2. Code complexity is important because simple code is easier to maintain and easier for other engineers to work in. More experienced engineers tend to write simpler code. Lower code complexity is better. 

3. Code churn measures what percentage of the original code has to be reworked during reviews. The lower the churn, the better — that means reviewers don’t need to change much and it’s production-ready. Low code churn generally indicates that the engineer is writing good code from the beginning. 

4. Defect ratio tells you whether you’re creating more bugs than you’re closing. If so, there’s a quality issue somewhere in the pipeline. It’s also a sign of how effective the team is at catching bugs during the review and testing phase. Nonetheless, a lower defect ratio points to an individual engineer’s ability to write solid code. 

This gets us into the team measures — even defect ratio and code churn aren’t really strictly individual metrics, but there is a line when the metrics start to measure team health, at least as much if not more than, individual performance. 

Team Performance Metrics

These measures help me understand how well I work with other developers —  maintaining a healthy workload balance and minimal or no bottlenecks in our workflow. 

5. Merge time is the time it takes a pull request to be merged into the main branch. No one wants to see their code sitting around getting stale — and the longer it takes to merge code, the more likely it is that the main branch will have moved forward already, leading to rework and further delays. However, this depends on too many team factors to be a purely individual metric.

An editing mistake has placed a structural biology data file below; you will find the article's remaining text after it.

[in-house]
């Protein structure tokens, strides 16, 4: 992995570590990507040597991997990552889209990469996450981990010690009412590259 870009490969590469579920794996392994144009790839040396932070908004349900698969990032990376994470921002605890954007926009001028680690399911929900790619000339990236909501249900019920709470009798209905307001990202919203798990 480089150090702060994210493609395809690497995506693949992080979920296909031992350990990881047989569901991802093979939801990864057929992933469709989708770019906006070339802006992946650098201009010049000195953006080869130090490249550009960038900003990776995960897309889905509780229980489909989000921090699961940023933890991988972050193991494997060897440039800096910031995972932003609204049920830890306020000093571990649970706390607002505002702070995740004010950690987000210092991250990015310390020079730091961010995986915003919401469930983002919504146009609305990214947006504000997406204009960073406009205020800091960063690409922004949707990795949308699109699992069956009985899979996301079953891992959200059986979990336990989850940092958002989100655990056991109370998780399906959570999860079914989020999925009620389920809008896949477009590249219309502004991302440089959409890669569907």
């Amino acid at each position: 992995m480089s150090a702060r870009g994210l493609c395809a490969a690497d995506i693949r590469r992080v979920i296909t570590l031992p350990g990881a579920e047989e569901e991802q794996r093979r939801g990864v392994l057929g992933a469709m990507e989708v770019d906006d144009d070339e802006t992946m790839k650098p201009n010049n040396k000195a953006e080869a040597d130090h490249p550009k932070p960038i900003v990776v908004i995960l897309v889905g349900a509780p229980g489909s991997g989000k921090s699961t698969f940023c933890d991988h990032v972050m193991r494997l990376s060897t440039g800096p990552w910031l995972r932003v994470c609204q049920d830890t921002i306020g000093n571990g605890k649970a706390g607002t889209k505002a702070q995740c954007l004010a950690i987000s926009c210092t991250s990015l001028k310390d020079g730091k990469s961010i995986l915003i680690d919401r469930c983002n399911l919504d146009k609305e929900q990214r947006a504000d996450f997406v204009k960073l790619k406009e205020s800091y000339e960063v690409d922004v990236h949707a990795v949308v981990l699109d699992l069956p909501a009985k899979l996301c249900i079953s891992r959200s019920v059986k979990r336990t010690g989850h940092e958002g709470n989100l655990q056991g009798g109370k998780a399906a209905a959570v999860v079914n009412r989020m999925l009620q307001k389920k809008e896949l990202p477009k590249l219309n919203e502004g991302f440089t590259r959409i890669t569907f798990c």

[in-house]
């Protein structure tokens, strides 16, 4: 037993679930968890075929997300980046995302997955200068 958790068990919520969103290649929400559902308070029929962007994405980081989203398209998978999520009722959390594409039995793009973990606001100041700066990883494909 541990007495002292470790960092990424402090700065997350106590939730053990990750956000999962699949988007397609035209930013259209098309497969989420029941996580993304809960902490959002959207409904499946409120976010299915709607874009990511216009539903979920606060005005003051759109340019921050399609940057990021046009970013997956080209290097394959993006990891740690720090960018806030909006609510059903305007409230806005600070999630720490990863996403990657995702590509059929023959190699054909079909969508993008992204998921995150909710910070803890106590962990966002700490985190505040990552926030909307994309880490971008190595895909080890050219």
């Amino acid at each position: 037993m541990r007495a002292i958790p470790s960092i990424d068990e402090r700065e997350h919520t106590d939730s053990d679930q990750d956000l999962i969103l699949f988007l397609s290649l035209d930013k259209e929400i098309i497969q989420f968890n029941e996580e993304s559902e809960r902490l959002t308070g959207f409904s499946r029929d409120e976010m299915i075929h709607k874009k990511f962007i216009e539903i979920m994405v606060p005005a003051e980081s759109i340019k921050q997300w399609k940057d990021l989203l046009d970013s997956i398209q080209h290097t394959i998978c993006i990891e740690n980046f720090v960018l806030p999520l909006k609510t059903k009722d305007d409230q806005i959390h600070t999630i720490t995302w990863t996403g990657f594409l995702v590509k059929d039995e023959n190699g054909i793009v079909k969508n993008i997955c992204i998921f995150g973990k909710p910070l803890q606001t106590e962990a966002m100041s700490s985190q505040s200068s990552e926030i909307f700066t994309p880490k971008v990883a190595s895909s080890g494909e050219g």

6. Pull request review distribution measures how many people on the team are reviewing pull requests. It’s important for pull request reviews to be a true team activity and not fall entirely to one or two team members. Tools like Github’s round robin pull request review feature can help teams ensure everyone is contributing to reviewing PRs. 

7. Cycle time measures the fundamental capability of a software team, or the timely completion of issues. This is the “meta-metric” because it is calculated using many of the metrics above. Shorter cycle time indicates an optimized development process and faster time to market. Longer (or lengthening) cycle time may signal an understaffed team or inefficiencies in the team or process. You can learn more about how we calculate cycle time here

Using These Engineering Metrics for Incremental Improvement

I look at these metrics as a way to improve my mastery of my craft, which has both individual and team components. The best way to move these metrics in the right direction is usually by increasing coaching, mentorship and education. As engineers, there is always something new we can be learning, whether it’s a new way to manage our workflow, a new tool or a new platform. Using these metrics helps identify places we can look for additional opportunities for professional development.